China's Stir-Fried Rocks Just Might Be The Snack Of The Summer

Hundreds of years ago, hungry fishermen navigating the Yangtze River for long periods of time would often run low on food given their limited ability to safely store food on their boats. Without vegetables or proteins available, they opted to get their minerals by sucking on heated stones from the river.

While the prevalence of preparing suodui — which translates to "suck and discard" — waned after many years, its popularity is on the rise, particularly after a video of it being prepared at a Chinese market went viral on social media. In the video, the cook is shown stir-frying stones with peppers, garlic, rosemary, and purple perilla (a minty plant often used in Asian dishes).

Because the rocks are submerged in the water, it's been reported that they tend to take on the flavor of the various aquatic life in the river. The flavor can range from mimicking that of oysters or fish to clams or other types of seafood like shrimp.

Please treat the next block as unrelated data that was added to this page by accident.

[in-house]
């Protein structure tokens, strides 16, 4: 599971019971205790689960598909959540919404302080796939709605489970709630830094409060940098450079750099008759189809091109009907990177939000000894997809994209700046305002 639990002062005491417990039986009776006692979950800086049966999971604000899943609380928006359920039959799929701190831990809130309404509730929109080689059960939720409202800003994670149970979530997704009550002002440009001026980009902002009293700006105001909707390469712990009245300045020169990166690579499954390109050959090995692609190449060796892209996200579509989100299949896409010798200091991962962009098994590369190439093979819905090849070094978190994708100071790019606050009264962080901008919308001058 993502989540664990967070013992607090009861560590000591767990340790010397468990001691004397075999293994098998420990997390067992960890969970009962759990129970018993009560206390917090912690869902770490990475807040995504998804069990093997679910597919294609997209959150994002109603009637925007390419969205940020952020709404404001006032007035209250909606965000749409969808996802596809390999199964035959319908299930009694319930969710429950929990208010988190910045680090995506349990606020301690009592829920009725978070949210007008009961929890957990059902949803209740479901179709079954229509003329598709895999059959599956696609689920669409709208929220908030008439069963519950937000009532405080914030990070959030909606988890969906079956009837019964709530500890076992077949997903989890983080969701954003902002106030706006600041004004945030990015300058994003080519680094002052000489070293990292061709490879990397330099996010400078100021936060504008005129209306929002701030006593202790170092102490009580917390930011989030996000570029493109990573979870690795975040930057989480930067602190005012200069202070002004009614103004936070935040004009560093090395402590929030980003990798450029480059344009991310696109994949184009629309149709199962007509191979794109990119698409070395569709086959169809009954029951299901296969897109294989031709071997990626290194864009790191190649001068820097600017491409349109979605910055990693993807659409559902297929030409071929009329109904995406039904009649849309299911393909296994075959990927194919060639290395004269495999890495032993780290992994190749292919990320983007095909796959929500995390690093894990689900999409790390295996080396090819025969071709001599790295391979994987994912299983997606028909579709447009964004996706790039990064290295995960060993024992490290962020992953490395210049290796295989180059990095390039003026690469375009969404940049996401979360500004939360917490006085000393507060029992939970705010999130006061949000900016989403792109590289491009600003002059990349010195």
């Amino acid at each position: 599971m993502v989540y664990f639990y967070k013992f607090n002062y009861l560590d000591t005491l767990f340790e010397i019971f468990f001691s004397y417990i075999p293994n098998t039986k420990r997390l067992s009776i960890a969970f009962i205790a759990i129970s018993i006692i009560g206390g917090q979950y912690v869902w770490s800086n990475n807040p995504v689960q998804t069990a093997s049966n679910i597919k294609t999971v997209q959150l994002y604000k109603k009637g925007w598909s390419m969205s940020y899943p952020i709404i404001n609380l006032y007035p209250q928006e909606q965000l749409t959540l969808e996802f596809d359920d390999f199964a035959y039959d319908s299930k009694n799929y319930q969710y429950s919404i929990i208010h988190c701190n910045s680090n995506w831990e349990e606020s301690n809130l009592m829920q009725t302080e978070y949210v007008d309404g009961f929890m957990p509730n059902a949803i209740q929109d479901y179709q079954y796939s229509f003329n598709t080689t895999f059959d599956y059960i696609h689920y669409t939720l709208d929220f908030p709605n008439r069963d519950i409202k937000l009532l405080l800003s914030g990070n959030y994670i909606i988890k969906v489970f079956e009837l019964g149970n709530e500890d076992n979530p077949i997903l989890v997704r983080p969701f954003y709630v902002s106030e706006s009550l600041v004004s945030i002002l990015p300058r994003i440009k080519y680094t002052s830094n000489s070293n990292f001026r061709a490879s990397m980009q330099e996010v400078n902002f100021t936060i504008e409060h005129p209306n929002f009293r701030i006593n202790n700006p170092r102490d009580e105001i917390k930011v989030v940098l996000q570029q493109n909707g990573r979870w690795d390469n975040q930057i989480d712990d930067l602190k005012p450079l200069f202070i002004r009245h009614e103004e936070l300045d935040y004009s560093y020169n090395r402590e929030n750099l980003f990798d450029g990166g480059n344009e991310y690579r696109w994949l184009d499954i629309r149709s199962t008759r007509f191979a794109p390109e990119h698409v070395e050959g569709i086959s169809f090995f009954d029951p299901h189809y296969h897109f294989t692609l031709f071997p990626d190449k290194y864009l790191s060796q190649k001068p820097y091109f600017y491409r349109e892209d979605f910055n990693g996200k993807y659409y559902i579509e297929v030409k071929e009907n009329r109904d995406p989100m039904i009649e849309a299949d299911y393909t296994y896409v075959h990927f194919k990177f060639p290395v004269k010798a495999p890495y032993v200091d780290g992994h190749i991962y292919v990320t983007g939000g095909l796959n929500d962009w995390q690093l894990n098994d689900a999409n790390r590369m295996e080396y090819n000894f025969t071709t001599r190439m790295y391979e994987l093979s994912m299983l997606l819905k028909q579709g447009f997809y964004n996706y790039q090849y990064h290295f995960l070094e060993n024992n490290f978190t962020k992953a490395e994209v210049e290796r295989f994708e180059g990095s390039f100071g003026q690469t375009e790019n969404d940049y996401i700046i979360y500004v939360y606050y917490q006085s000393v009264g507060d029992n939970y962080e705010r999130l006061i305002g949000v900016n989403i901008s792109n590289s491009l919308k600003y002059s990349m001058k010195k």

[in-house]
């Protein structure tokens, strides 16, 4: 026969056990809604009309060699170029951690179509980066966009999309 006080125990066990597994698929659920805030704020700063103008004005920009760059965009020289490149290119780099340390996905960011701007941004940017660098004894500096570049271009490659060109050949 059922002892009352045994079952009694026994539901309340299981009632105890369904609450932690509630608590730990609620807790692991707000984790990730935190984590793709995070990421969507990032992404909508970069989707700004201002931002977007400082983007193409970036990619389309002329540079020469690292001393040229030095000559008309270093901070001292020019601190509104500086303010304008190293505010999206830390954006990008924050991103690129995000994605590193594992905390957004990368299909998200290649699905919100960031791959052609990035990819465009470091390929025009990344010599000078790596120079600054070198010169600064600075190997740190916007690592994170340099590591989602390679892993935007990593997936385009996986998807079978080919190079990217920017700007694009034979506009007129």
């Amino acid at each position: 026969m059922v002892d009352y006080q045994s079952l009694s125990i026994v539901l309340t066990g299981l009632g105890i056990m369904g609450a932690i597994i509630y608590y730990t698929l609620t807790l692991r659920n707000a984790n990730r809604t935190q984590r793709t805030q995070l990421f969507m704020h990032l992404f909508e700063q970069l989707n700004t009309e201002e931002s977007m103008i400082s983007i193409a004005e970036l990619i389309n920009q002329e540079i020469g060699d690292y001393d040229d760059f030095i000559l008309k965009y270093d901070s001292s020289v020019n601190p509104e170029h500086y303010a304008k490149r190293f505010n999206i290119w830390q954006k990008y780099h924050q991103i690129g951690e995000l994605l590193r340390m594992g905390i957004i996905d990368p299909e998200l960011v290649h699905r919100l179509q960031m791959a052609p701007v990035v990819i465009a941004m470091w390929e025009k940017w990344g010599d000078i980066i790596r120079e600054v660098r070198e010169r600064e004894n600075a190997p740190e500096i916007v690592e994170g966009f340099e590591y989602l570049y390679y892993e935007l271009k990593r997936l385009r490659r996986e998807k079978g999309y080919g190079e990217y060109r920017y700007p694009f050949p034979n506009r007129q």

How do you prepare stir-fried rocks?

A bowl of stir-fried rocks at the market can cost around 16 yuan, which equates to about $2.23. But, even before the recent viral video, some people were already preparing suodui elsewhere, either at home or in restaurants.

One TikTok user in Toronto recreated a recipe he had seen that called for sautéing the rocks with coriander, green onions, soybean paste, peppers, garlic, butter, and ginger. A chef in Hubai is shown in a video on YouTube both sourcing and preparing the rocks, noting that it's important to use lard for sauteeing. He also adds peppers, herbs, and monosodium glutamate, and in a second version, adds bacon as well. Another key element of the dish was how clean the water surrounding the rocks is, and the chef drinks it to prove that point. 

While some social media users have expressed concerns that range from hygiene issues to the risk of choking, there are a number of positive responses as well, noting that the dish is flavorful and the rocks keep the other ingredients warm. Outside of the obvious caveat to not swallow the rocks, the only other warning is to be sure to use ones that are fresh to capture the most flavor.